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Finding Aid to the Estelle Carpenter Papers, 1891-1948 MS 1577A
MS 1577A  
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Collection Details
 
Table of contents What's This?
  • Information for Researchers
  • Administrative Information
  • Arrangement
  • Biography
  • Scope and Contents

  • Title: Estelle Carpenter papers
    Date (inclusive): 1891-1948
    Collection Number: MS 1577A
    Creator: Carpenter, Estelle, 1874-1948
    Physical Description: 3 cartons, 1 box, 1 flat box (4.5 Linear feet)
    Contributing Institution: California Historical Society
    678 Mission Street
    San Francisco, CA, 94105
    415-357-1848
    reference@calhist.org
    URL: http://www.californiahistoricalsociety.org/
    Language of Materials: Collection materials are in English.
    Physical Location: Collection is stored onsite.
    Abstract: The Estelle Carpenter papers, containing her correspondence, a variety of published material by and about her, some personal effects, and a small collection of sheet music and audio recordings reflect her long and illustrious career as Director of Music in San Francisco Public Schools and as an active member of many musical societies in California and nationwide.

    Information for Researchers

    Access

    Collection is open for research.

    Publication Rights

    Copyright has not been assigned to the California Historical Society. All requests for permission to publish or quote from manuscripts must be submitted in writing to the Director of Research Collections. Permission for publication is given on behalf of the California Historical Society as the owner of the physical items and is not intended to include or imply permission of the copyright holder, which must also be obtained by the reader.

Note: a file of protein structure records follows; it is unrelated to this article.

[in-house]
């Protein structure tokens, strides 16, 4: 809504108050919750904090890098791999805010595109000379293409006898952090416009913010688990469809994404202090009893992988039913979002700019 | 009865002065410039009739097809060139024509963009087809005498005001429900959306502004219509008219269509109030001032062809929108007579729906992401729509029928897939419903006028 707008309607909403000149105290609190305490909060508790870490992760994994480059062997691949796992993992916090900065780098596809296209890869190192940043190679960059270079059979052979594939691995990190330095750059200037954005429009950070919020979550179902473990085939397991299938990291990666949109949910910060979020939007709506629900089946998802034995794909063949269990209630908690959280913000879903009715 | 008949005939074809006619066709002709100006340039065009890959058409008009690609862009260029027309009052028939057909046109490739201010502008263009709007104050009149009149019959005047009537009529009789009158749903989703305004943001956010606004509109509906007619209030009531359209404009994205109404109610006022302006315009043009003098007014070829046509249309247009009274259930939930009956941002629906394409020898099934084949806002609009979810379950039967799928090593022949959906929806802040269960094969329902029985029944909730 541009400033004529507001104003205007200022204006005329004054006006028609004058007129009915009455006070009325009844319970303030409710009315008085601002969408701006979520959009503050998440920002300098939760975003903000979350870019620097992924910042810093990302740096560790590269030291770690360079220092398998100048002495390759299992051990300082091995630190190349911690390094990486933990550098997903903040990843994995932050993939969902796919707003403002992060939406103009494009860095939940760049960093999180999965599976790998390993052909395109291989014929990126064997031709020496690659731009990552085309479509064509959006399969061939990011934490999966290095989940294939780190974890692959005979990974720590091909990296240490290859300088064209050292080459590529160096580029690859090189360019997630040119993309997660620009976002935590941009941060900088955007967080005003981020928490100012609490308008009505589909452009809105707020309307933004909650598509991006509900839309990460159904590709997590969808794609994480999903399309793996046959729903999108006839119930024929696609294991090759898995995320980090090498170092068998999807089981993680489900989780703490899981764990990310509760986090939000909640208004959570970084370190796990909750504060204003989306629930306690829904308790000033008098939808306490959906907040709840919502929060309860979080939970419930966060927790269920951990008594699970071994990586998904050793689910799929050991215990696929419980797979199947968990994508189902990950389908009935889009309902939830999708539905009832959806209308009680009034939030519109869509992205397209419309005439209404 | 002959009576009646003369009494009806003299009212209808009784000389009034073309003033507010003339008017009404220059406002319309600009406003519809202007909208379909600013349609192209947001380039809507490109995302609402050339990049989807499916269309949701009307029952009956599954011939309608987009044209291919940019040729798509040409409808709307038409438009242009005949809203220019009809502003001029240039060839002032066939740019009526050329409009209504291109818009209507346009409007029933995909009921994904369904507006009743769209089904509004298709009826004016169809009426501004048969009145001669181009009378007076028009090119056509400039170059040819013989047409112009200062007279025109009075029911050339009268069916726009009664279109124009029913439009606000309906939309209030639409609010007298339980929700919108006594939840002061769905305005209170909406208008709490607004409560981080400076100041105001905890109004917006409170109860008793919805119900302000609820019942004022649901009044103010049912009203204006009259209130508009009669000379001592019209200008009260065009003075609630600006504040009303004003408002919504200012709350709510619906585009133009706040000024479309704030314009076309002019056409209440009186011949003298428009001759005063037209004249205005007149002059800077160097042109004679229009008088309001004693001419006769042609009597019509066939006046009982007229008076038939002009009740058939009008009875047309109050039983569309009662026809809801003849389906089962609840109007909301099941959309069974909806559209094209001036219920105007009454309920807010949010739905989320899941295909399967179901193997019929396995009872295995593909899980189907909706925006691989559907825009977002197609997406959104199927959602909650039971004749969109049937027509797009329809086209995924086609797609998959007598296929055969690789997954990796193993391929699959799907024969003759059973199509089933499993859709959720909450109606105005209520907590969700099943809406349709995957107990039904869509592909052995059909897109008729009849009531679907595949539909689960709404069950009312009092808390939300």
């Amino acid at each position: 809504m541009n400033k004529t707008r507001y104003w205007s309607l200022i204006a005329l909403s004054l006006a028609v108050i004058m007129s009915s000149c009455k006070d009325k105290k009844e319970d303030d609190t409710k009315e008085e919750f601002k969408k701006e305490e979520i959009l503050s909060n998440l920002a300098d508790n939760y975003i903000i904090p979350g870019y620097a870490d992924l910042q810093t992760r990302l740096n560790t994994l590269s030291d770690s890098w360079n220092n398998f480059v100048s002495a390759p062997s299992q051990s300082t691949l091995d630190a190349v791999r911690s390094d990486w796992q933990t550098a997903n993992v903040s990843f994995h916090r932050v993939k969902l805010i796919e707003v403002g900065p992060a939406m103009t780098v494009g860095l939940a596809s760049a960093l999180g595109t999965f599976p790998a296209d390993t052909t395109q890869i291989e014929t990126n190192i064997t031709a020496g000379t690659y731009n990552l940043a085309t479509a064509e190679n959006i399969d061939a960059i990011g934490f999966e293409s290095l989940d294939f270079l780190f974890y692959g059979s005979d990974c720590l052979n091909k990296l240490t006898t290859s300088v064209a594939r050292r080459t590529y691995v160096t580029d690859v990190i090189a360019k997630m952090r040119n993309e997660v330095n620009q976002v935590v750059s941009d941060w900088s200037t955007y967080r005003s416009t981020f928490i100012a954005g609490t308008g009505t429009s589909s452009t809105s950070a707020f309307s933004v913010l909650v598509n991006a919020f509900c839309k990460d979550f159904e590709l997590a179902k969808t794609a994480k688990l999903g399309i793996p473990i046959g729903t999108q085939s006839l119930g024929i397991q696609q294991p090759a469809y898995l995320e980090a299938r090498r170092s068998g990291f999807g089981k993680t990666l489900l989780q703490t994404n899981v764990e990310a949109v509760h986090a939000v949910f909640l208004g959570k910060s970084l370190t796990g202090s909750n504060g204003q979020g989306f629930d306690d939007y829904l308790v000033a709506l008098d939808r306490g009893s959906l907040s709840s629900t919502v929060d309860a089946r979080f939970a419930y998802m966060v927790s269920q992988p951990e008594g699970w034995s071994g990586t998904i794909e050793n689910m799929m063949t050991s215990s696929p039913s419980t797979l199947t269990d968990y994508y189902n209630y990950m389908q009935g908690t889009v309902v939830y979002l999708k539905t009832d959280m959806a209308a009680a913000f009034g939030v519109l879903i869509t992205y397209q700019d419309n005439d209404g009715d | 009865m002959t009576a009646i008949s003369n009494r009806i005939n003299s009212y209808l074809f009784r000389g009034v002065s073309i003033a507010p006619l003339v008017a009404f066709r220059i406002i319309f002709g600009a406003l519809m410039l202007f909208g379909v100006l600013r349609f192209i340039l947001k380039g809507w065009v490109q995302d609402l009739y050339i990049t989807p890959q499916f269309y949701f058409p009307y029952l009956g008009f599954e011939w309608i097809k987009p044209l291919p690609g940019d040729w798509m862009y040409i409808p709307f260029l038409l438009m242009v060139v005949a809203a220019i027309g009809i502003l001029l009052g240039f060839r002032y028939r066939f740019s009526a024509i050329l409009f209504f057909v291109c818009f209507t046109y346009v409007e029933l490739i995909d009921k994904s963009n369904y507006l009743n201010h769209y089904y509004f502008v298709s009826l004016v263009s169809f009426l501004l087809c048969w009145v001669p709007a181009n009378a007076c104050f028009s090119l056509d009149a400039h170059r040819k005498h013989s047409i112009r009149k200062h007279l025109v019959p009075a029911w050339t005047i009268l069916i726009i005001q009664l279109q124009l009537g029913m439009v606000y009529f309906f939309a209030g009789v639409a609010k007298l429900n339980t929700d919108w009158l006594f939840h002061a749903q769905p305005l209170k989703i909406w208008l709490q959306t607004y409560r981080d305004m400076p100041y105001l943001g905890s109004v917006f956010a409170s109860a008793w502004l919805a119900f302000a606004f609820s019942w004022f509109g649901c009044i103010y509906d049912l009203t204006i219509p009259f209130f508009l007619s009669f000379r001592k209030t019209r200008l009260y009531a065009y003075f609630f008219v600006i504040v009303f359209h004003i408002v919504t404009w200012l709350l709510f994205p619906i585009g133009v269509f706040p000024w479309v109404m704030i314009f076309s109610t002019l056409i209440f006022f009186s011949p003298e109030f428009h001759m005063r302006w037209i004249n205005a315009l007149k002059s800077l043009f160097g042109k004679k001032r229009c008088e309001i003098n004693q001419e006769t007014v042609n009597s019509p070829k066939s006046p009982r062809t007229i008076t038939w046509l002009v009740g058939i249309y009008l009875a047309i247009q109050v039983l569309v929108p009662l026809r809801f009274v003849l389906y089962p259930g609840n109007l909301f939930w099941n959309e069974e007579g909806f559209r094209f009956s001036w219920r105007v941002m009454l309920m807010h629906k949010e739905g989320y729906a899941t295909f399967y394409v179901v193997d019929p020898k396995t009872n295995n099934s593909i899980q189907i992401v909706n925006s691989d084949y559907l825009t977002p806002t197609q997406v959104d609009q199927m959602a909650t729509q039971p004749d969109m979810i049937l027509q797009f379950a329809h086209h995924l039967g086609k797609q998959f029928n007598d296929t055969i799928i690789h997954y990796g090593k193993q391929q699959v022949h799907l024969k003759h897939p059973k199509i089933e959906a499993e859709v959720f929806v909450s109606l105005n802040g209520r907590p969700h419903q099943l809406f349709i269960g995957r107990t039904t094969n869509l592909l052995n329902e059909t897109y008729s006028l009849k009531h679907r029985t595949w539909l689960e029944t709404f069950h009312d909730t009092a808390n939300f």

Preferred Citation

    [Identification of item], Estelle Carpenter Papers, MS 1577A. California Historical Society, Manuscript Collection.

    Separated Materials

    Photographs shelved as MSP 1577A.
    Pink silk dress belonging to Carpenter worn at 1924 Armistice Day celebration at Fairmont Hotel transferred to Fine Arts Collection, CHS.

    Related Materials

    Collections of Edith Carpenter Shepard and Thomas Munroe Shepard's diaries, journals, and letters available at the Northampton Historical Society, Northampton, Mass.

    Existence and Location of Originals

    Includes photocopies of letters held at the Northampton Historical Society, from a collection of papers of Edith Carpenter Shepherd, Estelle's sister.

    Subjects and Indexing Terms

    Saunders, Richard Drake
    Shepard, Thomas Munroe
    Shepherd, Edith Carpenter, 1876-1969
    Addresses.
    Concerts--California--San Francisco.
    Programs.
    Public schools--California--San Francisco.
    School music supervision--California--San Francisco.
    Phonograph records.
    Sheet music.
    Songbooks.

    Administrative Information

    Immediate Source of Acquisition

    Gift of Northampton Historical Society, acquired on various unknown dates.

    Accruals

    No additions are expected.

    Processing Information

    Processed by CHS staff; additions processed by David Krah.

    Arrangement

    The Estelle Carpenter Papers are divided into five series: Series 1: Correspondence; Series 2: Articles and Publications; Series 3: Notebooks, Scrapbooks and Memorabilia; Series 4: Sheet Music; Series 5: Audio Recordings.

    Biography

    Estelle Carpenter served as Supervisor of Music for San Francisco Public Schools from 1897 to 1945. Known as that "dynamo in skirts," she inspired generations of school children to "breathe deeply," and sing praises to San Francisco, "the city we all love." It was under her guidance that the school system initiated one of the most innovative and thorough musical programs in the nation. As patriotic as she was gifted, Carpenter combined modern methods of instruction with tradition and sentiment.